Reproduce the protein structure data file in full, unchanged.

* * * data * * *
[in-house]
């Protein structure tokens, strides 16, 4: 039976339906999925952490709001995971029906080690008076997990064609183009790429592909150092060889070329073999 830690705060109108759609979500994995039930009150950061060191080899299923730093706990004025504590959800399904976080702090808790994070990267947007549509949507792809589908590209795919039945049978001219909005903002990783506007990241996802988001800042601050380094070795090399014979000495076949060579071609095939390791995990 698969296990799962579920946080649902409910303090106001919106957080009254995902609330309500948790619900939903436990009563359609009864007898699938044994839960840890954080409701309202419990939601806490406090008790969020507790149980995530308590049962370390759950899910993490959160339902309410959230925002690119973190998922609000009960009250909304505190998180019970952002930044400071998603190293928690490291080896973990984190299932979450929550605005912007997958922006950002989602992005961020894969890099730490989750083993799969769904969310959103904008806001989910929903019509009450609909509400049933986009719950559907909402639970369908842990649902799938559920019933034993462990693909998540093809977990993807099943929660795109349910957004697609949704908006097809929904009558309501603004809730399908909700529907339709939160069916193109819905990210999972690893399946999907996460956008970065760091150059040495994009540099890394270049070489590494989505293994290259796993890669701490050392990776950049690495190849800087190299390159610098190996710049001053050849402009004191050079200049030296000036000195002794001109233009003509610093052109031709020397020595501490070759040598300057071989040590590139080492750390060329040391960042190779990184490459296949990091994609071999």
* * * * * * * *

[in-house]
């Protein structure tokens, strides 16, 4: 039976339906999925952490709001995971029906080690008076997990064609183009790429592909150092060889070329073999 830690705060109108759609979500994995039930009150950061060191080899299923730093706990004025504590959800399904976080702090808790994070990267947007549509949507792809589908590209795919039945049978001219909005903002990783506007990241996802988001800042601050380094070795090399014979000495076949060579071609095939390791995990 698969296990799962579920946080649902409910303090106001919106957080009254995902609330309500948790619900939903436990009563359609009864007898699938044994839960840890954080409701309202419990939601806490406090008790969020507790149980995530308590049962370390759950899910993490959160339902309410959230925002690119973190998922609000009960009250909304505190998180019970952002930044400071998603190293928690490291080896973990984190299932979450929550605005912007997958922006950002989602992005961020894969890099730490989750083993799969769904969310959103904008806001989910929903019509009450609909509400049933986009719950559907909402639970369908842990649902799938559920019933034993462990693909998540093809977990993807099943929660795109349910957004697609949704908006097809929904009558309501603004809730399908909700529907339709939160069916193109819905990210999972690893399946999907996460956008970065760091150059040495994009540099890394270049070489590494989505293994290259796993890669701490050392990776950049690495190849800087190299390159610098190996710049001053050849402009004191050079200049030296000036000195002794001109233009003509610093052109031709020397020595501490070759040598300057071989040590590139080492750390060329040391960042190779990184490459296949990091994609071999």